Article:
But things turned out differently. Upon departure the very shabby and clearly retired bus took off north instead of south. We gave it some time before annoying the buspeople with our retarded questions about the direction we were heading in, even though we were sure we were actually on the right bus.

I kept tracking our route on Google Maps, and at the next crossroad – where we thought the bus would finally take the road going south again – we went on driving northwise. We asked if were indeed on the bus to Taungoo, and they reassure us that, yes, we are. The bus did however keep driving to the north at a very low speed. We decided to just bare the unknown.

You should know that roads in Myanmar are not anything like what we know from our rich countries. Driving any faster then 50 or 60km/h basically isn’t possible on many roads. Also, many roads are only one lane for all traffic, so vehicles have to go off road all the time to let the opposing car or bus pass.

So we kept on driving, and driving. At this point we were almost back at the place where we came from to begin with, Inle Lake. The little detour has now reached a mere 165km. Finally, the bus took on a new direction, and we were so happy about it. We drove back towards the capital city Naypyitaw, which is more south from where we were. So that was good! From here on we kept driving straight down south. Hours and hours passed. Finally, around 9 am, we reached our destination, Taungoo. What was meant to be a 3- to 4-hour 212 kilometre-long drive, turned out to be a 490 kilometre-, 13-hour-drive. Talking about a detour! Upon arrival we asked why oh why they took such a long detour if a much shorter distance would have been possible. What we knew already got confirmed: many roads are simply closed because of the very bad contidion they are in.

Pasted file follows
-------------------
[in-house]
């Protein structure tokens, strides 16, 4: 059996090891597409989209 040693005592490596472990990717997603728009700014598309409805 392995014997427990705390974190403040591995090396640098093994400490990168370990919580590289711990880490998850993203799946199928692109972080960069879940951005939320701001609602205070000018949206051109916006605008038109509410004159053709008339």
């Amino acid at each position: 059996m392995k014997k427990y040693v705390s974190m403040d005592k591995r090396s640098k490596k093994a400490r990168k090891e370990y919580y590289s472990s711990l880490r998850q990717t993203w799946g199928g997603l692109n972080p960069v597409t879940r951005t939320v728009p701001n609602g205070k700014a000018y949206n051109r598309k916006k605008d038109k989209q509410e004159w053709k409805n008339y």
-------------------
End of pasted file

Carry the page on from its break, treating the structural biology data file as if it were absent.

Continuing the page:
We got off the bus, and within minutes we were on our connectiong bus to Bago, ready for the next ride!

 

The original route on Google Maps.
The original route on Google Maps.
The detour route.
The detour route.

 

Written by Planeless Traveller Davy

Local Transportation – Mongolia

20150827_134557

The first night in Mongolia, Yasmin and I stayed in a cool hostel. It was one of those hostels full of backpackers, long and short term tourists, new arrivals and people that had already spent some more time in this country. In other words, the best hostel you can immagine to gather a lot of information in a short amount of time. And as planeless, low-budget travellers, we were specifically interested in how to get around without booking expensive tours and/or hiring a private car and driver. All we wanted to know is how we could travel using local busses.

 

Sorry, we can not effort a private car like this little feller
Sorry, we cannot afford a private car like this little fella.

 

We have never been this disapointed. Not one, but really not a single traveller in the whole hostel had even tried to use a local bus to get around. They had all heard – just like us – that the local transportation system in Mongolia is pure shit. ‘The roads are bad’, ‘the busses only leave after hours and hours of waiting’, ‘the busses are too full’, ‘everything stinks’, … whatever.